We are told that the Large Hadron Collider in Switzerland hopes to unlock various mysteries of the physical universe, including what it is that bonds atoms to one another. (Forgive me if I’m getting this wrong, science people; physics was my one “F” in high school.)
If only someone could get the successful parts of “I Love You, Beth Cooper” to merge together into something that resembles a good movie. As it is, we’re left with scattered funny bits that pop up between long stretches of boredom and sketchy character development. As one-crazy-night teen comedies go, it won’t be mentioned in the same breath as “Superbad,” “Dazed and Confused,” “Sixteen Candles” or “American Graffiti.” Or even “Can’t Hardly Wait.”
Paul Rust — even at 28, he may be the most realistically dorky leading man in teen movies since Anthony Michael Hall — stars as Denis Cooverman, the nerdy valedictorian of his high school class. Prompted by his best friend Rich (Jack T. Carpenter), whose sexual orientation is speculated upon throughout the entire film, Denis takes the opportunity of his graduation speech to blurt out the titular confession to the most popular girl in school.
For her part, Beth (Hayden Panettiere of “Heroes”) finds herself the teensiest bit flattered, although she’s not above attending Denis’ graduation party (sole guest: Rich) with the idea of later mocking it. Over the course of the evening, however, as she helps Denis escape the clutches of her thuggish ROTC boyfriend Kevin (Shawn Roberts, who memorably played a date-rapist on “Degrassi: The Next Generation”), the pretty cheerleader and the shy geek get to know each other better.
That’s the idea, anyway, but neither Panettiere’s performance nor the screenplay by Larry Doyle (adapting his own novel) turn Beth Cooper into a real person who’s deserving of Denis’ affection. We’re supposed to see these two discover each other at their worst — Denis can’t believe Beth would kiss a convenience-store clerk just to get beer, while Beth is alarmed to see a giant poster of herself hanging over Denis’ bed — before learning that they really do click, but the clicking never happens.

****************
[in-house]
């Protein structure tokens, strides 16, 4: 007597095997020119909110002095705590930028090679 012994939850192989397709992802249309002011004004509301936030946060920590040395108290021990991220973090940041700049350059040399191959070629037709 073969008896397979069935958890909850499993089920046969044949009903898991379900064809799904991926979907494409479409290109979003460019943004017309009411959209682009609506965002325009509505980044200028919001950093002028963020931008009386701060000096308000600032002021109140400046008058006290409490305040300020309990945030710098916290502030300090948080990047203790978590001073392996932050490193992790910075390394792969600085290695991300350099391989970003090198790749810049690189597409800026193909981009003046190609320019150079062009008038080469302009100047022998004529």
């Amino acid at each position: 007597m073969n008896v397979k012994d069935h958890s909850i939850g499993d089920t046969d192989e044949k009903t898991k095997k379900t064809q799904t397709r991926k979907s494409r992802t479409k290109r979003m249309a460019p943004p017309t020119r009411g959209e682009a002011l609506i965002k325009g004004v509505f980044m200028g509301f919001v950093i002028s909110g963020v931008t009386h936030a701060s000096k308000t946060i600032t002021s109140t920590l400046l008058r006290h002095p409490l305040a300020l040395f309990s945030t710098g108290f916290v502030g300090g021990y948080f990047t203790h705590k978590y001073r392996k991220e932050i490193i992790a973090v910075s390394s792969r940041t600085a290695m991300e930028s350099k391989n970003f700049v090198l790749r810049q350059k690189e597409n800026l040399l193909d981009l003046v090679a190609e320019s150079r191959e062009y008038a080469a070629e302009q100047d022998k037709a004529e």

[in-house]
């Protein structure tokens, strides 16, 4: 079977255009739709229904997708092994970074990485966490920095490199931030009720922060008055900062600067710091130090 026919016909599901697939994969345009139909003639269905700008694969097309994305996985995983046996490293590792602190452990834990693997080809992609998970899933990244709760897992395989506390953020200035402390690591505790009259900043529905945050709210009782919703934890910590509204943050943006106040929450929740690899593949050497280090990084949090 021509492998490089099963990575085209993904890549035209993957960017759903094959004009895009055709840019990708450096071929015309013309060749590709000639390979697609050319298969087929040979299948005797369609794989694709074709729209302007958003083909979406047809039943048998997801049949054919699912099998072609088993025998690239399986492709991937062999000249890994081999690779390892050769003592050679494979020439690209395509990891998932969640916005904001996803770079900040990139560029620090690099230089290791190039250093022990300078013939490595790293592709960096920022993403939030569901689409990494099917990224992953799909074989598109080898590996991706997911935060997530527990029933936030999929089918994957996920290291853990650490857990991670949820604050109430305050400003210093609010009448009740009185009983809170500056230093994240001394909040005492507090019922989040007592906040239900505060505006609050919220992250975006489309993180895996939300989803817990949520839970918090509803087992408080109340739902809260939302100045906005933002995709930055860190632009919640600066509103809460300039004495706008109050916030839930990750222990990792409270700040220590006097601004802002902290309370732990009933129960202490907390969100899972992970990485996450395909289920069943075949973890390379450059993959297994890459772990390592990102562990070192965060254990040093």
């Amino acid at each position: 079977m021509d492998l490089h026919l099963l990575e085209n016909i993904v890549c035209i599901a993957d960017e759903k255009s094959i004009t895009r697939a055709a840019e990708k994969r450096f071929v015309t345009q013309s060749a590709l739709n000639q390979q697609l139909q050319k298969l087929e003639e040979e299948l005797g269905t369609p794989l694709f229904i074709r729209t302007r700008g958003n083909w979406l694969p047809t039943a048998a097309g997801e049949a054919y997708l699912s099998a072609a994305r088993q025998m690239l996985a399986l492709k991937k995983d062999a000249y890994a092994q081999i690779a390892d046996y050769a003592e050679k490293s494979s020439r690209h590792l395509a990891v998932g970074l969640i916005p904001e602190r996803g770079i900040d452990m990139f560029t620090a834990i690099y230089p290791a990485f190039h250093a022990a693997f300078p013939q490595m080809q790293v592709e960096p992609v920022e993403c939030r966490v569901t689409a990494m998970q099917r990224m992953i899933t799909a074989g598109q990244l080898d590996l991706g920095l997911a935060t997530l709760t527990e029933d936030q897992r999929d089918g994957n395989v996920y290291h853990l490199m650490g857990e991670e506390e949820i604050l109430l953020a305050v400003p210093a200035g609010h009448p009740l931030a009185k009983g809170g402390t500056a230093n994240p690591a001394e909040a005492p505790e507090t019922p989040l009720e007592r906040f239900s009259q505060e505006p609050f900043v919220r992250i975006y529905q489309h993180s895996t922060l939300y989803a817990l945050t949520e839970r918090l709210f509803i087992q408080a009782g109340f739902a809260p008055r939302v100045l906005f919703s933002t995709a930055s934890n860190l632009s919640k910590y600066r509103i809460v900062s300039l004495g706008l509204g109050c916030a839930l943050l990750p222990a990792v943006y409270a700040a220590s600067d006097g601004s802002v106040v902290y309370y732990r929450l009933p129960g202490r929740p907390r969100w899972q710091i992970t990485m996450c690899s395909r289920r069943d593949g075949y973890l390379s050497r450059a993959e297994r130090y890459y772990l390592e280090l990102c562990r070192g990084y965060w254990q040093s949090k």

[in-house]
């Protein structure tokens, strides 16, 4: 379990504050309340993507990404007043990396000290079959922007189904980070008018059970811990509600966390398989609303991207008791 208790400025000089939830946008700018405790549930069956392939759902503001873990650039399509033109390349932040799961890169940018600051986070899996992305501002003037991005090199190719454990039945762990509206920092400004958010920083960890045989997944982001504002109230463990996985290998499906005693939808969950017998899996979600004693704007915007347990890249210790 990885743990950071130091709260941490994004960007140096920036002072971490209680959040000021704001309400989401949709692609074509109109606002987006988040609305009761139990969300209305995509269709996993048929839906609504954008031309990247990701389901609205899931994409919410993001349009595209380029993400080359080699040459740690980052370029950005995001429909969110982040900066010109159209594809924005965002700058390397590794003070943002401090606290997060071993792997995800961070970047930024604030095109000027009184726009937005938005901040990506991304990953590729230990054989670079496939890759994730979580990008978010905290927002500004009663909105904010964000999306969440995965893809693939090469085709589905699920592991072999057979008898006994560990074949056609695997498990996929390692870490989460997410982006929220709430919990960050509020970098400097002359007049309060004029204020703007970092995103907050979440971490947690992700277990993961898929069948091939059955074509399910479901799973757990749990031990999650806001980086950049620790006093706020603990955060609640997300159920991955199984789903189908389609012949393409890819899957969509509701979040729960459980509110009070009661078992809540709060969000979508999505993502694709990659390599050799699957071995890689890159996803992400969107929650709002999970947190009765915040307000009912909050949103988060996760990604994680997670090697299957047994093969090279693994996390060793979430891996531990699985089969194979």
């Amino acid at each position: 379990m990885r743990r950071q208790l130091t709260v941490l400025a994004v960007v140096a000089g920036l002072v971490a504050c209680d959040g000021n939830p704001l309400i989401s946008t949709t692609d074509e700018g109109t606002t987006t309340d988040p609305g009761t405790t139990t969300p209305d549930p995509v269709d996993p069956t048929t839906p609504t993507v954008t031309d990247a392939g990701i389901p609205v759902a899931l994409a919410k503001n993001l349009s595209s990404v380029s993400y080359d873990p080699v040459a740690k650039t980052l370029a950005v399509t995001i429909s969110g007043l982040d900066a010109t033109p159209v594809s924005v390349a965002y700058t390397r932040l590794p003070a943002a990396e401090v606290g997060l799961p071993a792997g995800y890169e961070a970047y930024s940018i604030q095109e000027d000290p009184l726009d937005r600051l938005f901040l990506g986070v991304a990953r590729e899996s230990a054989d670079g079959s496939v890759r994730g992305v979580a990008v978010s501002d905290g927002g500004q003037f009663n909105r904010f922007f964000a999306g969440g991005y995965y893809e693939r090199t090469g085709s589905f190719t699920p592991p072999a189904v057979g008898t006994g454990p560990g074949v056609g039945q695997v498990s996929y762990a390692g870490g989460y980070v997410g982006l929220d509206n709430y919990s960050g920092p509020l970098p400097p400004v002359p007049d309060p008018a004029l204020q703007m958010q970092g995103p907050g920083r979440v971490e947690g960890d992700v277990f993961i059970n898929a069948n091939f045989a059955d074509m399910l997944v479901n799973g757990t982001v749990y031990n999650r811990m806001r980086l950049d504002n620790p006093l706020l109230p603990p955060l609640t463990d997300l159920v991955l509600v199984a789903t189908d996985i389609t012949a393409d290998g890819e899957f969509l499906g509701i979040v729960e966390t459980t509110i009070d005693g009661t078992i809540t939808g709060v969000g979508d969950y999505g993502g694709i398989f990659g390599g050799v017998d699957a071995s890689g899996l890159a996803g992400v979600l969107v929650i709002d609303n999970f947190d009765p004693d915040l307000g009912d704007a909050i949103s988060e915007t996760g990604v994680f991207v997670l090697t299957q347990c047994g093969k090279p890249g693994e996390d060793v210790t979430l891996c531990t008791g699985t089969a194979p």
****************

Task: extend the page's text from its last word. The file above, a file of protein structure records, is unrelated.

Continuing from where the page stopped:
Rust nails the character, but he falls victim to the movie’s deadly pacing. Director Chris Columbus (“Home Alone”) divides the movie’s peaks with ever-deepening valleys, diminishing the impact of laugh-getting moments like Denis’ struggles with a champagne bottle or an unexpected discussion of “Hamlet.”
Carpenter has fun with the character — an Errol Flynn–inspired towel-snapping fight definitely stands out as a high point of “Beth Cooper” — but Rich’s habit of quoting movies and then giving the title, year and director gets grating fast. (Speaking as a film nerd myself, I have never met anyone in my entire life who self-annotates this much.)
There are times when the Beth Cooper character becomes so irritatingly banal that you suspect that the movie is setting you up for Denis to discover that one of her two sidekicks is really the girl of his dreams, but no. We’re left with what feels like a wish-fulfillment story written by someone who has yet to meet the girl of his dreams, or who at least has no idea what’s really going on inside her head.